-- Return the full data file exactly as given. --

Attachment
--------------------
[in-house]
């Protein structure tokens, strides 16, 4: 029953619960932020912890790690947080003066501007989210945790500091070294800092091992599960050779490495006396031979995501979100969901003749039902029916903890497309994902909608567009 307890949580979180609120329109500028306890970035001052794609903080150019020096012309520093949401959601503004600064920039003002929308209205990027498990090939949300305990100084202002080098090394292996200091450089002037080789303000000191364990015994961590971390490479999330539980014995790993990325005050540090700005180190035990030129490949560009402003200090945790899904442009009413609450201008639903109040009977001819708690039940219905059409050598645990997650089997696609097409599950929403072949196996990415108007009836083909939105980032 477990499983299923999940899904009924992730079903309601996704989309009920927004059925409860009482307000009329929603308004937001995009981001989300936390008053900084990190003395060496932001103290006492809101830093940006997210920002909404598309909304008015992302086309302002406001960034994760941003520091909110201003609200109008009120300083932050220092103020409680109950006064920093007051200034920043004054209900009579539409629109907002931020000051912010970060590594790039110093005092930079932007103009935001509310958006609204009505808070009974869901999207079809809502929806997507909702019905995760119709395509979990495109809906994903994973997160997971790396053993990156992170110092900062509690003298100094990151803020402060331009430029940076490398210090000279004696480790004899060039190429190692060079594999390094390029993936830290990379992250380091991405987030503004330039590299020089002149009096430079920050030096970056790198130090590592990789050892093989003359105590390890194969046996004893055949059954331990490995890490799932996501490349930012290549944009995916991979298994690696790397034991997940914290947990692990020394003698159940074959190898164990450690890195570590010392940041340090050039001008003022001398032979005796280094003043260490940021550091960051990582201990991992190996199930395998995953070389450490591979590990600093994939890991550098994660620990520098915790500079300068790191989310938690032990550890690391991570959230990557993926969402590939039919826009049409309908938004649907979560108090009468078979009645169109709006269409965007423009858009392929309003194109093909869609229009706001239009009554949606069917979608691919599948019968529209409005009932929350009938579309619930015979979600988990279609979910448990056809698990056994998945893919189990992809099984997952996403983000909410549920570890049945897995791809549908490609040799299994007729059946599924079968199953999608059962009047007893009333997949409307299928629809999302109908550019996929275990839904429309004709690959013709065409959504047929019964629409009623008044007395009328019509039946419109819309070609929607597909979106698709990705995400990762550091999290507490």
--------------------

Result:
[in-house]
């Protein structure tokens, strides 16, 4: 029953619960932020912890790690947080003066501007989210945790500091070294800092091992599960050779490495006396031979995501979100969901003749039902029916903890497309994902909608567009 307890949580979180609120329109500028306890970035001052794609903080150019020096012309520093949401959601503004600064920039003002929308209205990027498990090939949300305990100084202002080098090394292996200091450089002037080789303000000191364990015994961590971390490479999330539980014995790993990325005050540090700005180190035990030129490949560009402003200090945790899904442009009413609450201008639903109040009977001819708690039940219905059409050598645990997650089997696609097409599950929403072949196996990415108007009836083909939105980032 477990499983299923999940899904009924992730079903309601996704989309009920927004059925409860009482307000009329929603308004937001995009981001989300936390008053900084990190003395060496932001103290006492809101830093940006997210920002909404598309909304008015992302086309302002406001960034994760941003520091909110201003609200109008009120300083932050220092103020409680109950006064920093007051200034920043004054209900009579539409629109907002931020000051912010970060590594790039110093005092930079932007103009935001509310958006609204009505808070009974869901999207079809809502929806997507909702019905995760119709395509979990495109809906994903994973997160997971790396053993990156992170110092900062509690003298100094990151803020402060331009430029940076490398210090000279004696480790004899060039190429190692060079594999390094390029993936830290990379992250380091991405987030503004330039590299020089002149009096430079920050030096970056790198130090590592990789050892093989003359105590390890194969046996004893055949059954331990490995890490799932996501490349930012290549944009995916991979298994690696790397034991997940914290947990692990020394003698159940074959190898164990450690890195570590010392940041340090050039001008003022001398032979005796280094003043260490940021550091960051990582201990991992190996199930395998995953070389450490591979590990600093994939890991550098994660620990520098915790500079300068790191989310938690032990550890690391991570959230990557993926969402590939039919826009049409309908938004649907979560108090009468078979009645169109709006269409965007423009858009392929309003194109093909869609229009706001239009009554949606069917979608691919599948019968529209409005009932929350009938579309619930015979979600988990279609979910448990056809698990056994998945893919189990992809099984997952996403983000909410549920570890049945897995791809549908490609040799299994007729059946599924079968199953999608059962009047007893009333997949409307299928629809999302109908550019996929275990839904429309004709690959013709065409959504047929019964629409009623008044007395009328019509039946419109819309070609929607597909979106698709990705995400990762550091999290507490």